My family was invited to a good friend’s Labor Day party, and I made the magnanimous gesture, if I do say so myself, of offering to do the grilling for our host.  Jeanne is a lovely and talented person, but she is not a great cook.  Her three children are happy but, in my opinion, malnourished, as Jeanne has an obsession with preparing healthy meals.  While that seems like a noble endeavor, it results in dishes with substitute ingredients, such as apple sauce in place of sugar and flax seed in place of flavor and pleasure.  She once made a meatloaf that arguably should have been called branloaf.  I worry that her children are missing out on some of the best culinary pleasures in life, and I am always looking for opportunities to grill for them.  Jeanne appreciates my charcoal competency and was happy to accept my offer of assistance.  The menu included chicken and burgers; classic Labor Day fare.

When we arrived, she asked if I was still able to help and I assured her I was.  She said she had just put the chicken on the grill and to let her know if I needed anything.  Aside from a beer, all I needed was tongs and a platter.  Beer in hand, I got to work, approaching her grill with some trepidation. I knew it was a gas grill, and therefore not a true barbecue instrument, but I didn’t know exactly what I would find ‘neath the hood.  I approached the device, and, as the lid was closed, I flashed on Brad Pitt in “SE7EN” asking with dread, “What’s in the box?” I tilted the lid back on its hinge and was flummoxed by what I found: small hunks of chicken laying on an enormous sheet of foil, stewing in their own juices.


I admit, in the early part of my barbecue apprenticeship, I used pieces of foil on occasion to protect a filet of fish from getting burned by a direct fire, but that was before I learned the indirect heat method.  I had never before seen an entire grill surface covered with foil.  I sipped from my beer as I contemplated the mise en scene.  In effect, Jeanne had turned her grill into a large, flimsy frying pan.  My hostess joined me grill side fully prepared for my chastisement.  I tried to be diplomatic, but our relationship is characterized by mutual verbal abuse.  I told her this wasn’t grilling as much as it was sautéing or even braising.  She told me she used the foil because she was concerned about how the grill looked underneath.  I couldn’t imagine what evil lurked there, but it couldn’t be as bad as all that.  Could it?

After the first batch of chicken was cooked, I removed the pieces from the foil and put them on a platter.  I was eager to remove the foil to see what evil lurked there.  I had burgers to cook, and, by God, I wasn’t going to cook them on foil.  I armed myself with the wire brush hanging off the side of the grill for use in scraping away the bits of food that stick to the grate.  It  looked like a demonic lint roller with thin steel fibers protruding from a wire frame.  It was old, medieval perhaps, and the head of metallic hair was thinning badly.  I didn’t like the looks of it and considered running home to retrieve my own grill brush as I pulled the makeshift frying pan of foil away from the grill surface.  Based on Jeanne’s concern, I assumed the grate would be covered with burned drippings leftover from previous grilling sessions, but, to my surprise and relief, the grate was clean.  There was a bit of rust, but that isn’t unusual in our dank Pacific Northwest climate.  What confused me was the amount of surface area.  In my experience, a grill grate has more open space than grate.  This, however, was a slab of molded cast iron with only a few small openings, like arrow slits in a castle tower, through which wisps of gas flame could permeate.  To paraphrase Joni Mitchell, they paved the grill grate and put up a parking lot.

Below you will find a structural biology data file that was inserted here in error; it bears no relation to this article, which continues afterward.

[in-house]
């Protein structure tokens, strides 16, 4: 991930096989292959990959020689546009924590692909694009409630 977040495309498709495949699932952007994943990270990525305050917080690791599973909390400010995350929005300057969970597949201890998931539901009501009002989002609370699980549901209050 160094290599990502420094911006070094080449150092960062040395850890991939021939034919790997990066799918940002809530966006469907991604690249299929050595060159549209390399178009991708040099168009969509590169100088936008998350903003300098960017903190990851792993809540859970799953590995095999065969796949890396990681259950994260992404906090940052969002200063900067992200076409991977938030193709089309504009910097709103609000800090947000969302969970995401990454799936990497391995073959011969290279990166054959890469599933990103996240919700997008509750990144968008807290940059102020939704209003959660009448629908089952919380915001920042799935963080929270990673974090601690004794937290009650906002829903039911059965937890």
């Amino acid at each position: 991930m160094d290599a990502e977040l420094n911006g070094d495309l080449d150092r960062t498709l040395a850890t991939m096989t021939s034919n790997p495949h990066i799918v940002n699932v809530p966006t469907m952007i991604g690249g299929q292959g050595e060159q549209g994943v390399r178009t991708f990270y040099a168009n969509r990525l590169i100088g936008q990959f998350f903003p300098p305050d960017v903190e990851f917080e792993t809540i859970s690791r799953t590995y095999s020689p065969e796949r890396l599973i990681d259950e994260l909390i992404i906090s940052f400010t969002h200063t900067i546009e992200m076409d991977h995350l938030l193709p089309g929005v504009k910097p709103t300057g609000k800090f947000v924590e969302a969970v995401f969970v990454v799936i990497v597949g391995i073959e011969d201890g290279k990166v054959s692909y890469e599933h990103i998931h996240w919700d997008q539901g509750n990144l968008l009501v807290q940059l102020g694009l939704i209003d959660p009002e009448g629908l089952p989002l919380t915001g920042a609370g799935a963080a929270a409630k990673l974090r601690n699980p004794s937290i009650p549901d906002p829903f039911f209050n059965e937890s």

It was as I was marveling over the amount of coverage that I noticed the other problem.  I had asked Jeanne to bring me some paper towel that I could use to clean the grate.  The idea was to dip the folded towel in oil and rub it, with tongs, over the grate to clean and lubricate the grill.  Given the amount of surface area, I would need almost a cup of oil to coat this surface.  I was scrubbing to the best of my ability when I noticed the most frightening part of the situation.  Across the surface of the grate were tiny metal hairs, deposited, no doubt, by the aforementioned lint roller from Hell.

I have heard the stories of how wire grill brushes pose a hazard when the fibers break off and end up on the grate where unsuspecting cooks lay down their slabs of protein.  The fibers adhere to the meat and, when eaten, become potentially deadly weapons, piercing the stomach or intestinal lining and causing internal bleeding.  It’s horrific to imagine, and, as a result, I am meticulous about throwing away grill brushes before they get too old and fragile and wiping the grate with a folded towel before placing food there.  In my many years of grilling at home, I have never seen a stray brush fiber, but this night, I was looking at a mine field of metal shards.  Dozens of steel hairs lay in wait for the burgers I was about to lay down.  As it turned out, Jeanne was correct to worry about her grill grate, but for the wrong reasons.  She was alarmed by the rust, but in my estimation, the rust would have been a beneficial boost for any iron deficient dinner guests.  What we didn’t need was an increase in the amount of steel in our bodies.  I called my wife and kids over to show them how frightening it was.  Our hostess came over to see what all the commotion was about, and I pointed out how she was, in fact, wise to have put foil on the grill.  She could have been responsible for the Labor Day Massacre of 2017.  My wife was quick to point out that I had nearly killed her just a week earlier because, while I was worried about paralytic shellfish poisoning from the oysters I was grilling, I had neglected to account for the broken knife tip laying in wait inside an oyster shell (if you missed it, you can read about it here).  Jeanne took some comfort in knowing that we were both guilty of inattention…and involuntary manslaughter.